The medieval tower houses of Florence
  • Europe /
  • Italy /
  • Florence

An itinerary entirely focused on a very special type of dwelling, of which only a few examples remain in Florence.

The Amidei family Tower
(by Sailko, CC BY-SA 3.0 via Wikimedia Commons)
(by Sailko, CC BY-SA 3.0 via Wikimedia Commons)

(by Sailko, CC BY-SA 3.0 via Wikimedia Commons)

The tower house was erected in the first decades of the 13th century and is recorded in archival documents dating December 1241. In these years, it belonged to the powerful Amidei family, which owned several other houses on this stretch of the street towards Ponte Vecchio. According to chroniclers such as Giovanni Villani and Dante Alighieri, the Amidei punished the young Buondelmonte de’ Buondelmonti with a death sentence. The reason for this hatred was the marriage repudiation of one of the Amidei’s daughters, giving rise to bitter clashes between the two families. These clashes led, within a few years, to the splitting of the famous city into Guelph and Ghibelline factions. Moreover, on the front face is a memorial plaque affixed in 1865 commemorating the mention of the Amidei family in the “Paradiso” of Dante’s Divine Comedy. The verses read, “The lineage from which your weeping was born because of the righteous disdain that ruined you and put an end to happy living was honoured along with its consortia: O Buondelmonte, how ill you did to flee marriage by following the advice of others!” 

With these words, Dante is referring to the previously mentioned affair involving the Amidei and Buondelmonti houses and the rivalry and hostility that ensued in 1215. Buondelmonte broke his promise to Reparata Amidei to marry Beatrice Donati instead. For this reason, on the very day of the wedding, he was slaughtered by representatives of the Amidei family who thought to wash away the shame suffered by the beautiful Reparata right under the tower. This death marked the beginning of the rivalry between Guelphs and Ghibellines.

Not much is known about the subsequent events of the building, except that it changed hands first to the Gherardini family and then to the Capponi family.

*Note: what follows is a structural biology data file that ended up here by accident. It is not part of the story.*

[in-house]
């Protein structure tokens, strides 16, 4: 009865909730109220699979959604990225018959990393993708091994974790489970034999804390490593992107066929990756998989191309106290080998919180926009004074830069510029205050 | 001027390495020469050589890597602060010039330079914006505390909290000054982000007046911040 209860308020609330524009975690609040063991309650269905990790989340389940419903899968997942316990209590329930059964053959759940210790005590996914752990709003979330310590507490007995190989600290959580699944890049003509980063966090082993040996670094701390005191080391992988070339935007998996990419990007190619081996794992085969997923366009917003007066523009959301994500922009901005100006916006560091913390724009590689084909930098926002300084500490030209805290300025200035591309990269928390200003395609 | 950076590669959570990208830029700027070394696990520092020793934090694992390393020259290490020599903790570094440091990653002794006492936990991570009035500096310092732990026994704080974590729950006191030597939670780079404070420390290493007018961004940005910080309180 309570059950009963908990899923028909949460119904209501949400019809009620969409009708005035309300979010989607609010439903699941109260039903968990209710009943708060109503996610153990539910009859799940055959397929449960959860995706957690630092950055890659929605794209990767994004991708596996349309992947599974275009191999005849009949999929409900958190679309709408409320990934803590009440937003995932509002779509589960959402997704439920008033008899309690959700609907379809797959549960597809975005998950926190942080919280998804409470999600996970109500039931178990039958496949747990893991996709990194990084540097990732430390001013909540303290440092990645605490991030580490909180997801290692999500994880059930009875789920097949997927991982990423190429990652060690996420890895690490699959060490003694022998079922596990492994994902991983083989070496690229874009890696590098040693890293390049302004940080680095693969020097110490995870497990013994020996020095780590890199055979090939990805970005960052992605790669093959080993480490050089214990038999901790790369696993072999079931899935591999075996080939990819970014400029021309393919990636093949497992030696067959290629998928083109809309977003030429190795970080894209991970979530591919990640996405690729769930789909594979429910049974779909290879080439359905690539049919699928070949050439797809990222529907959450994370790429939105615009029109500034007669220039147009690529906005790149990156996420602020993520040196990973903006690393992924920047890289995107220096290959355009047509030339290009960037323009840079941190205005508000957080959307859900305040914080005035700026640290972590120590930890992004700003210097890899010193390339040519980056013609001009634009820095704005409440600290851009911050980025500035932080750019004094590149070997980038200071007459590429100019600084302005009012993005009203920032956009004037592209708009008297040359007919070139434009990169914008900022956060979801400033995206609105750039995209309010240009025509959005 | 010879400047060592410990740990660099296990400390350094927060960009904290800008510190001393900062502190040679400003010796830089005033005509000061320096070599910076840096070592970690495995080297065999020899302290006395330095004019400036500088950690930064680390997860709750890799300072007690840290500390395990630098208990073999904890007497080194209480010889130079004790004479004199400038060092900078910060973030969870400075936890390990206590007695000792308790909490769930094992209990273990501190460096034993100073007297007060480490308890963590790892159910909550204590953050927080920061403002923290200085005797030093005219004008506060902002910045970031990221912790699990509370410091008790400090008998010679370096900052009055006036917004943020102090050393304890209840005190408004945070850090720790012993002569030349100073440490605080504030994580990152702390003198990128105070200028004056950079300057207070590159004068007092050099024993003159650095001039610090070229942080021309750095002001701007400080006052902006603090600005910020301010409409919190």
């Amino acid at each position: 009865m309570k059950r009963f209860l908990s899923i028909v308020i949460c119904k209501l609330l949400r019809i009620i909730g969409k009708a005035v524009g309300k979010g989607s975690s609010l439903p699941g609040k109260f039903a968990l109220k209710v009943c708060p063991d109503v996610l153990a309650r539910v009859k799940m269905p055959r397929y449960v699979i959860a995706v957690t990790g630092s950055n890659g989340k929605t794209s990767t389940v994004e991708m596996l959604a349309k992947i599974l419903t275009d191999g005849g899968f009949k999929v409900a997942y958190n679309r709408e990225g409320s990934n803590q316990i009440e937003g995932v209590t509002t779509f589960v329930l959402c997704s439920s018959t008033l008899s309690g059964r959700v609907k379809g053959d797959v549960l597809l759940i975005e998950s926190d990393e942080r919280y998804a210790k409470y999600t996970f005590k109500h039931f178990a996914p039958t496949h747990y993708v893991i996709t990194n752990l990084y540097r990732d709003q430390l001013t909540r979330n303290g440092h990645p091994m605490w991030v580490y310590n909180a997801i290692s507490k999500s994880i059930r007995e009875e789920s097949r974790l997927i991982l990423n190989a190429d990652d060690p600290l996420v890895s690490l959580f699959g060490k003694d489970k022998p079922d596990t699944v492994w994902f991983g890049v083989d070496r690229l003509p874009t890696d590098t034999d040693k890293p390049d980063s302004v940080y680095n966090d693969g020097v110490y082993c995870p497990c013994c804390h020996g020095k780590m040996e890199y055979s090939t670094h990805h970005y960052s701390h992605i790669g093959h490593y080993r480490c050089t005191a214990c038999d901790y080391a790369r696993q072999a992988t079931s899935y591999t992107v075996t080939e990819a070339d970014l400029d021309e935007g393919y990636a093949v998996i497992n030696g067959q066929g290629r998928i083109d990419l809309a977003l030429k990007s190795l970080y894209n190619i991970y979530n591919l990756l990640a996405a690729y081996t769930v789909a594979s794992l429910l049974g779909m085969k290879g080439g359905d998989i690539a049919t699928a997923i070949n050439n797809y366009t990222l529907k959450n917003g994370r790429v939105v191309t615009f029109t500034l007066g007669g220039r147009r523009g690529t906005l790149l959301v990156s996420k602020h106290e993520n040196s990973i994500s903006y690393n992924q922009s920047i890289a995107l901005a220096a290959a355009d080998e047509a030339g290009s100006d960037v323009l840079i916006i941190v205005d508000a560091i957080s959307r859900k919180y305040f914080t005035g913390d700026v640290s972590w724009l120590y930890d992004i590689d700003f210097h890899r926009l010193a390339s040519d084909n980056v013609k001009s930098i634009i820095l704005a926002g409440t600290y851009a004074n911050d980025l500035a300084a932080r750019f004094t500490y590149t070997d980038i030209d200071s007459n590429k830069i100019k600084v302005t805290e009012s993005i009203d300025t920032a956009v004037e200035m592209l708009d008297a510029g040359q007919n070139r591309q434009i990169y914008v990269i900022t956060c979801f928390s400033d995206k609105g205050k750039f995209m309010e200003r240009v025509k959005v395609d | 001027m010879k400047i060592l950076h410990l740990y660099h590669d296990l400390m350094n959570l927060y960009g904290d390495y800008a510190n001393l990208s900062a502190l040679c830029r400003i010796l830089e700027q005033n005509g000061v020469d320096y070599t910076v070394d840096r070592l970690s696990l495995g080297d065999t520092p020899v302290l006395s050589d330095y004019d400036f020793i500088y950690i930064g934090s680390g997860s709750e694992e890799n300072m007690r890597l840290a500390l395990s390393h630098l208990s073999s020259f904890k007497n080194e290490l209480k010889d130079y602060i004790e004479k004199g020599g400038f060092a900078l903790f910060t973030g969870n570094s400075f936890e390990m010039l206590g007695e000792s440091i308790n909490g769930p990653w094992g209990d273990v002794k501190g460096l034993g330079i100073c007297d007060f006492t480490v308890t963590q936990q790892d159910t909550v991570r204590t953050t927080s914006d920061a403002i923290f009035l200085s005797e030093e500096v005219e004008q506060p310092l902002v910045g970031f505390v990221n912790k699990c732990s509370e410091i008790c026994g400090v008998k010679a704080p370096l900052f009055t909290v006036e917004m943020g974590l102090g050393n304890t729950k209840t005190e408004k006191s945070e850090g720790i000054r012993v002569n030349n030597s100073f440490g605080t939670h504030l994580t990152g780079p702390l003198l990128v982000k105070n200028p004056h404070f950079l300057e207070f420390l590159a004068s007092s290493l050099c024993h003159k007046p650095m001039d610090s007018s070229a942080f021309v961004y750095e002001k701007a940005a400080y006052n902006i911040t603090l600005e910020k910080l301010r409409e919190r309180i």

In August 1944, following the explosion of mines placed by the German army in the area, it was almost entirely destroyed. Although at a first inspection its demolition had been decreed due to its worrying static condition, the recovery among the rubble of the door jambs and windows with their archivolts prompted the Superintendence to carry out its reconstruction, which was based on photographs and some graphic documents from before the destruction. 

The structure, as of today, has the classic “filaretto” stone, and the differentiation of the mortar in the joints makes it possible to recognise the reconstructed part. On the ground floor are two large double-arched doors crowned by two arches, one very low and one higher. Also very clearly visible in this tower house are the old pontaie holes and the corbels below that supported the wooden gallery. 

Above the doors protrude two white marble lion heads, of which only the one on the left is original and fished out of the bombing rubble, while the one on the right is a reproduction. Because of these two lion heads, the building has often been identified as the “Tower of Lions.”


1. The Ricci family Tower

2. Towers of Corso Donati

3. The Alberti family Tower

4. The Amidei family Tower

5. The Gianfigliazzi family Tower

6. Spini-Ferroni Palace